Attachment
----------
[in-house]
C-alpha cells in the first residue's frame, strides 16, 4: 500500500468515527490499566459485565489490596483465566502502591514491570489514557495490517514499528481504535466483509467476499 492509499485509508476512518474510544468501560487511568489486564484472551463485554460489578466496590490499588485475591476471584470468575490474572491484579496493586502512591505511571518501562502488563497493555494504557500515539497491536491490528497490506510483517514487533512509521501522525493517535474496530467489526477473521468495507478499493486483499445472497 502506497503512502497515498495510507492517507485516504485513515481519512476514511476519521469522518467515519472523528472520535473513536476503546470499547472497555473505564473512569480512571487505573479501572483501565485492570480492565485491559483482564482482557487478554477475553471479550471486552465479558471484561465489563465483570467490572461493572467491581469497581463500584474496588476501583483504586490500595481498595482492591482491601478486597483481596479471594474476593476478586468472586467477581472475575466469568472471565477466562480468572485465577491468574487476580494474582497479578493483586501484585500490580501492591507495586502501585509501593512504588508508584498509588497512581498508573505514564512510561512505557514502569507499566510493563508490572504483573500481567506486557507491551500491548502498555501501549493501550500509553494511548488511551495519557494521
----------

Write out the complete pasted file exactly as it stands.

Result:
[in-house]
C-alpha cells in the first residue's frame, strides 16, 4: 500500500468515527490499566459485565489490596483465566502502591514491570489514557495490517514499528481504535466483509467476499 492509499485509508476512518474510544468501560487511568489486564484472551463485554460489578466496590490499588485475591476471584470468575490474572491484579496493586502512591505511571518501562502488563497493555494504557500515539497491536491490528497490506510483517514487533512509521501522525493517535474496530467489526477473521468495507478499493486483499445472497 502506497503512502497515498495510507492517507485516504485513515481519512476514511476519521469522518467515519472523528472520535473513536476503546470499547472497555473505564473512569480512571487505573479501572483501565485492570480492565485491559483482564482482557487478554477475553471479550471486552465479558471484561465489563465483570467490572461493572467491581469497581463500584474496588476501583483504586490500595481498595482492591482491601478486597483481596479471594474476593476478586468472586467477581472475575466469568472471565477466562480468572485465577491468574487476580494474582497479578493483586501484585500490580501492591507495586502501585509501593512504588508508584498509588497512581498508573505514564512510561512505557514502569507499566510493563508490572504483573500481567506486557507491551500491548502498555501501549493501550500509553494511548488511551495519557494521